Factors related to and consequences of adherence to antiretroviral therapy in an ambulatory HIV-infected patient cohort
Deloria-Knoll, M., Chmiel, J. S., Moorman, A. C., Wood, K. C., Holmberg, S., & Palella, F. J. (2004). Factors related to and consequences of adherence to antiretroviral therapy in an ambulatory HIV-infected patient cohort. AIDS Patient Care and STDs, 18(12), 721-727.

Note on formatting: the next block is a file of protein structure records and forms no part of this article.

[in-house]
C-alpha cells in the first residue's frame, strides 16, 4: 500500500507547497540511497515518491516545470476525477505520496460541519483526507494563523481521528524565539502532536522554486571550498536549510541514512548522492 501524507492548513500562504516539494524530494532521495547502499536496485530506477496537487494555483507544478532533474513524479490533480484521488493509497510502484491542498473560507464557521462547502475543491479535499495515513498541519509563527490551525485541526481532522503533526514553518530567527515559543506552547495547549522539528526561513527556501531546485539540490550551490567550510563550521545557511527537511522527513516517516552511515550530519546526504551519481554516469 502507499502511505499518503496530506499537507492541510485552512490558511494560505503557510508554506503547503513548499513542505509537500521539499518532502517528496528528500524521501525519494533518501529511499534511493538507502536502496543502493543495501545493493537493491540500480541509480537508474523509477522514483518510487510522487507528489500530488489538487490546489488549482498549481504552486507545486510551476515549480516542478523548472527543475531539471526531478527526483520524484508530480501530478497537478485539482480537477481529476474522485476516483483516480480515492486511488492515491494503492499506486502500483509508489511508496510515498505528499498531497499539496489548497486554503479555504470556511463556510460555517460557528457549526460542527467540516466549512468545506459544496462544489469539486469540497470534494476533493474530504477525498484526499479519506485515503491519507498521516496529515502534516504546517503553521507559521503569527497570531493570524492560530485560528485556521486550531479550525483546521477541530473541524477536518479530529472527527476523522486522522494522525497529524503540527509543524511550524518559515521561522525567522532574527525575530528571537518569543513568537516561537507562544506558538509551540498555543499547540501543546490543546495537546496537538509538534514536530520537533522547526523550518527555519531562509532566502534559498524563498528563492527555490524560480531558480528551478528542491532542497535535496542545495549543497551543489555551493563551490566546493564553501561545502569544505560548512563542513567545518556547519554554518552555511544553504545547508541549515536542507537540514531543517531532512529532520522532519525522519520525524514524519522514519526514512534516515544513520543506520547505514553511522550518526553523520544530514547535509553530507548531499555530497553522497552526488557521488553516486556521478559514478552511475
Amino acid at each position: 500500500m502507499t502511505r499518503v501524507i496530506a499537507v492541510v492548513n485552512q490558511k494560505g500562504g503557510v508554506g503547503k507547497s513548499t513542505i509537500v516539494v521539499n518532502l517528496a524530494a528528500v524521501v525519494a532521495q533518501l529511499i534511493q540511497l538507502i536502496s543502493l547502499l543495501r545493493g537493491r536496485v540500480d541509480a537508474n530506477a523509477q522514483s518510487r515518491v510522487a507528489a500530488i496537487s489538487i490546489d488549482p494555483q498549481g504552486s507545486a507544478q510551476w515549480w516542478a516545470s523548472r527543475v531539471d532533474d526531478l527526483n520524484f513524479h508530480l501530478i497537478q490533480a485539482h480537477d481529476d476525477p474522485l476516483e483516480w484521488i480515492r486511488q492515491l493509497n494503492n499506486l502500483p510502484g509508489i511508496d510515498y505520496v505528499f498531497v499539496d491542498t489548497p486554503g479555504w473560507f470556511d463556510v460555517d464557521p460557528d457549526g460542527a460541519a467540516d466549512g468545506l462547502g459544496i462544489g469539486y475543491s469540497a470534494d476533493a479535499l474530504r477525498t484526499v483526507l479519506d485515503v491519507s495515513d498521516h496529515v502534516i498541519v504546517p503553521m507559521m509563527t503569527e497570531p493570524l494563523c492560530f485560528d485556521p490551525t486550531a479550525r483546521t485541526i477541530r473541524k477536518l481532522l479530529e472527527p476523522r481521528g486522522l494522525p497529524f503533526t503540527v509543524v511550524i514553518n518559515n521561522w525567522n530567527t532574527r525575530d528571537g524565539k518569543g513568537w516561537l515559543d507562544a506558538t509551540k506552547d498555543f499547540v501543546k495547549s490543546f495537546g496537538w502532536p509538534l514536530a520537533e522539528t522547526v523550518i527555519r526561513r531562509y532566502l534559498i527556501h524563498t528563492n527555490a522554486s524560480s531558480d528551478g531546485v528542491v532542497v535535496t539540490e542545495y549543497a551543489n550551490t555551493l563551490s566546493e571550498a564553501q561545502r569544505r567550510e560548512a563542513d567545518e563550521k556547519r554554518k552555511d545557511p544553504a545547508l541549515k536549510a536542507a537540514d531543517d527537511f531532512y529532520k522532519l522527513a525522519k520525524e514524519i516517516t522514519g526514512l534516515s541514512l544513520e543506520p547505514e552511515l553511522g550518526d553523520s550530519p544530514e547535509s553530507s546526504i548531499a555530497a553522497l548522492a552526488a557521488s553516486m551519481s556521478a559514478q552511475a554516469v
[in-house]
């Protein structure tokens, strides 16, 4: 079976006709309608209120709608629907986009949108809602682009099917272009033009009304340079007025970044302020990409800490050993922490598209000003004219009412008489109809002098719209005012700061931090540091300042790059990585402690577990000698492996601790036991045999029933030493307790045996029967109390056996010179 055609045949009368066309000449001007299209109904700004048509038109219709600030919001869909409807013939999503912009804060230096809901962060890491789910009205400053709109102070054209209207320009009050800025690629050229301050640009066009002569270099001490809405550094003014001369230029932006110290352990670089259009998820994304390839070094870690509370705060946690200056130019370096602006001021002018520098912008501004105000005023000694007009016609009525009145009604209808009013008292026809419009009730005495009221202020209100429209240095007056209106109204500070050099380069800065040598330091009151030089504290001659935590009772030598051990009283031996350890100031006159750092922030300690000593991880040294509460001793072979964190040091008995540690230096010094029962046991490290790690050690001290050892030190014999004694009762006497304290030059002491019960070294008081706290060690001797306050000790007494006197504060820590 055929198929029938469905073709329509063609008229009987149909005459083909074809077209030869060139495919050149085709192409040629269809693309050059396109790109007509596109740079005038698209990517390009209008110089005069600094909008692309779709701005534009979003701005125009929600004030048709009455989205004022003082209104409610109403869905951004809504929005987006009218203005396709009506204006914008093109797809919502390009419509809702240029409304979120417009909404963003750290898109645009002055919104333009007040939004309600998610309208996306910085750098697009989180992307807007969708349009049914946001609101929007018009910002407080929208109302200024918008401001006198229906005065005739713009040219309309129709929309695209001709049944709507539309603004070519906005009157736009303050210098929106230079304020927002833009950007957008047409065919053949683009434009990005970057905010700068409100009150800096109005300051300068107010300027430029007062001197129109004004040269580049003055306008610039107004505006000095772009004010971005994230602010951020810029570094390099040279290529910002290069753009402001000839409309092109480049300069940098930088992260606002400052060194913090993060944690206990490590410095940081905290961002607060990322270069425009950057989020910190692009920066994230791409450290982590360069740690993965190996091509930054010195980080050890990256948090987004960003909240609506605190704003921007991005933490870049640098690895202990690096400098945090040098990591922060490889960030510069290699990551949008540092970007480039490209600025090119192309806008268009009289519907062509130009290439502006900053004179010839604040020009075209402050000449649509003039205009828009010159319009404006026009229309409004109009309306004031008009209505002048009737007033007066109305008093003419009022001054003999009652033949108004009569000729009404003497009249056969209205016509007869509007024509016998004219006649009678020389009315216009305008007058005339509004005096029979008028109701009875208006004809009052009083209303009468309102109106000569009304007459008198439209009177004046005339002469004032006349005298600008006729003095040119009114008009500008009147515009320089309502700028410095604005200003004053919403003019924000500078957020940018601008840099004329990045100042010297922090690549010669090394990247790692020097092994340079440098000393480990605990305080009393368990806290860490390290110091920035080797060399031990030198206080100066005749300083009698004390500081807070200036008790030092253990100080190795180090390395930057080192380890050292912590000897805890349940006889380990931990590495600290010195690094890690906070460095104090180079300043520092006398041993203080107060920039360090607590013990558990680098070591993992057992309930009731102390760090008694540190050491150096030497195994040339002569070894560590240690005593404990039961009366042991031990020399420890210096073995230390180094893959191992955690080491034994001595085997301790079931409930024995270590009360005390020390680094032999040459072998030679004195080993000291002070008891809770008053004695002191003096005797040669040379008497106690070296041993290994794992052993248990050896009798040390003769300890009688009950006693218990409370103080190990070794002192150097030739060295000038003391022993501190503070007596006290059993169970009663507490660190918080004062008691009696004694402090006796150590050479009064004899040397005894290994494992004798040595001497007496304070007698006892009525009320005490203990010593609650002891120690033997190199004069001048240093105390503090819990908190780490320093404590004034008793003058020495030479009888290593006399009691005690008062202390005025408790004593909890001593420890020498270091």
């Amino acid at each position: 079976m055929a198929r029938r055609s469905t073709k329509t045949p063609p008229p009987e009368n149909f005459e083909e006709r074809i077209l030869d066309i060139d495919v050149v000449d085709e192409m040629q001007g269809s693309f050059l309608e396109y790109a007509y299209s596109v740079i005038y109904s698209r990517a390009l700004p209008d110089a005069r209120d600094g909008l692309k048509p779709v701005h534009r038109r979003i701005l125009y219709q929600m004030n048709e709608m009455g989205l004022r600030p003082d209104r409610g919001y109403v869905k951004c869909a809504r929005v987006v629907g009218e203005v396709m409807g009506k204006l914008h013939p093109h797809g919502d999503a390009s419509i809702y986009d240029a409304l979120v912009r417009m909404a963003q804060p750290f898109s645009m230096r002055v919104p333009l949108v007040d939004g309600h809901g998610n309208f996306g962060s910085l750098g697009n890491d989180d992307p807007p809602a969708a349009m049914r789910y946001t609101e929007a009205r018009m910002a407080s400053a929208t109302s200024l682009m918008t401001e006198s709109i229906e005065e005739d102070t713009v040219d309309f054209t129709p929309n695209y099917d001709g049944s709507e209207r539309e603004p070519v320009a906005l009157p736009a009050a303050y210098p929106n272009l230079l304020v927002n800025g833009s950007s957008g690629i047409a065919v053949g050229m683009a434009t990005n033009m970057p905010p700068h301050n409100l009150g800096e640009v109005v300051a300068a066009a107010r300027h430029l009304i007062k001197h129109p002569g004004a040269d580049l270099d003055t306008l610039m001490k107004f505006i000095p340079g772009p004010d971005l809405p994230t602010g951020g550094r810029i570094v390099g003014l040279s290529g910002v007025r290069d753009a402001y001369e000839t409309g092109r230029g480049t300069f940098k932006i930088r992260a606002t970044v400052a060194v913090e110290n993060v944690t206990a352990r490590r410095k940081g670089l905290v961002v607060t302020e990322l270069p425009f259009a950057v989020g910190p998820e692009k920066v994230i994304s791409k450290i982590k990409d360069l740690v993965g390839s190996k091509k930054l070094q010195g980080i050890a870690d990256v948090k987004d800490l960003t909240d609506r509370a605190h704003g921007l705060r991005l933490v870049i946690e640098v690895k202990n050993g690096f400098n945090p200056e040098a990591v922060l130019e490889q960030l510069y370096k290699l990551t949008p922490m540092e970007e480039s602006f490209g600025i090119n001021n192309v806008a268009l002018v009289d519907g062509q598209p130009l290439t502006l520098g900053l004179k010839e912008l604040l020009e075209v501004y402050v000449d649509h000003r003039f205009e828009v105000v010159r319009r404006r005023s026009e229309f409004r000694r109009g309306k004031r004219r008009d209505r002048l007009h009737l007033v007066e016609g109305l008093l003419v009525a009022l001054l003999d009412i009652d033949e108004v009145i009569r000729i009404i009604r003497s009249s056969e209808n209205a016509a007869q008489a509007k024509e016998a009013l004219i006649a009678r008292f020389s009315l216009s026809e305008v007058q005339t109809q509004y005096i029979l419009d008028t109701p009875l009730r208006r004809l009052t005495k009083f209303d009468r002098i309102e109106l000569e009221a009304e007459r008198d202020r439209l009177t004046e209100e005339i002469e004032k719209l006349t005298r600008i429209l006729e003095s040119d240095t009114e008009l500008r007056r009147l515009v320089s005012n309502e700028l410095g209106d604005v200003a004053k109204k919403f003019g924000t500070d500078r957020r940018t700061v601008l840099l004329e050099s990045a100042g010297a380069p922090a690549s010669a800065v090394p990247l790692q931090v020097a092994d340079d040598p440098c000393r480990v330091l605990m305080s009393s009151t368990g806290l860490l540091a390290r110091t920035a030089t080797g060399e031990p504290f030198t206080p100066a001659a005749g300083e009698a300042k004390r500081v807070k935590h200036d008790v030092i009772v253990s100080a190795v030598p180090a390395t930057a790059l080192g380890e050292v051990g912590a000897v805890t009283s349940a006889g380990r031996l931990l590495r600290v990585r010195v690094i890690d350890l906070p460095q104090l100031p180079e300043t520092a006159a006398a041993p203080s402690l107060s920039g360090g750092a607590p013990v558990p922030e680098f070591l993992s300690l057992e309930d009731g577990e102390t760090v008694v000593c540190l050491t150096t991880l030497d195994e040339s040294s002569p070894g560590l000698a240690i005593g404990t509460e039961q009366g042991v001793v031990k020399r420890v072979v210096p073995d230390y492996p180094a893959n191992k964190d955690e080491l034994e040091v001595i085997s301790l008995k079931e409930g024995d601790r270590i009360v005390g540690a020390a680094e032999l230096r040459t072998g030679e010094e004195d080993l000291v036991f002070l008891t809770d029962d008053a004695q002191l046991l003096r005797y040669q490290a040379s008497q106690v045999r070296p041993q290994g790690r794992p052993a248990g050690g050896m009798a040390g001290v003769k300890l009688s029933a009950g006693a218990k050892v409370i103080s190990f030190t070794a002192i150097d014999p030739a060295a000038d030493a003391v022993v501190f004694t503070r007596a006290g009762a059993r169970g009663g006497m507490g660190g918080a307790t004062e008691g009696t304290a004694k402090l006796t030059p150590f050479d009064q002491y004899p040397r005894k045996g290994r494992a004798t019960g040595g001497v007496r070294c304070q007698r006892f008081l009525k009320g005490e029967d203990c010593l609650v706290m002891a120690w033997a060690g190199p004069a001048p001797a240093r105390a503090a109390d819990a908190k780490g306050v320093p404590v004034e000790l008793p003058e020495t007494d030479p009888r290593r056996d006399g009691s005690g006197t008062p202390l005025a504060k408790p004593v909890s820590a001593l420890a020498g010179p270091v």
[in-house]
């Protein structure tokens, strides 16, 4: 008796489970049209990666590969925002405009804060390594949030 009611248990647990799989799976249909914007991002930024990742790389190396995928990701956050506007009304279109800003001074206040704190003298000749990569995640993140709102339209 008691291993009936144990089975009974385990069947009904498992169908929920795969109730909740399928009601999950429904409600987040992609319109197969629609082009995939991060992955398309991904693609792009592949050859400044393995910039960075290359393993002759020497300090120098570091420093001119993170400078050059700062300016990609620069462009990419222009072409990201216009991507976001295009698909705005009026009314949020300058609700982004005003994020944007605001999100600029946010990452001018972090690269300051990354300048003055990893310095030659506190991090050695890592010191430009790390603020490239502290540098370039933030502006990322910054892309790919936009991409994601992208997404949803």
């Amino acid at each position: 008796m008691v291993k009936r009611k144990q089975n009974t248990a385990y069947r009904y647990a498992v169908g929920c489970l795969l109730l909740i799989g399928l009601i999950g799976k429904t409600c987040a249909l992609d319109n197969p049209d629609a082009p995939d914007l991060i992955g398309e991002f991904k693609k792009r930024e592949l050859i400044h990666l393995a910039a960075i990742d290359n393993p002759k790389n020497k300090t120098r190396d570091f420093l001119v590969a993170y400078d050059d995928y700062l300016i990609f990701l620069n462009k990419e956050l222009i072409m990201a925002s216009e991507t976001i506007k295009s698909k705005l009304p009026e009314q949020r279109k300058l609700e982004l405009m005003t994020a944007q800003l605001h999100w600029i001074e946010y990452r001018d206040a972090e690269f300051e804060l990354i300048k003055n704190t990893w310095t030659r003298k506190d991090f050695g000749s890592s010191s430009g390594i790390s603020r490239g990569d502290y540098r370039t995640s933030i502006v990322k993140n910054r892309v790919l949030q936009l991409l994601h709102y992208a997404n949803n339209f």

In a confidential medication adherence questionnaire completed by 255 participants in the HIV Outpatient Study (HOPS) between March and November 1999, 33% reported skipping antiretroviral doses within the previous 3 days. The respondents, with a median age of 41, were predominantly male (86%), white (62%), and highly educated (33% had some post-high school training but no college degree and 39% had a college degree; only 11% had less than a high school diploma). Twenty-one percent had a history of injection drug use, 12% were unemployed, and 18% had Medicaid insurance. Questions about difficulty taking antiretroviral medications or drug holidays identified an additional 16% of patients experiencing adherence problems and explained significantly more of the failure to achieve undetectable viral loads than simply querying about skipped doses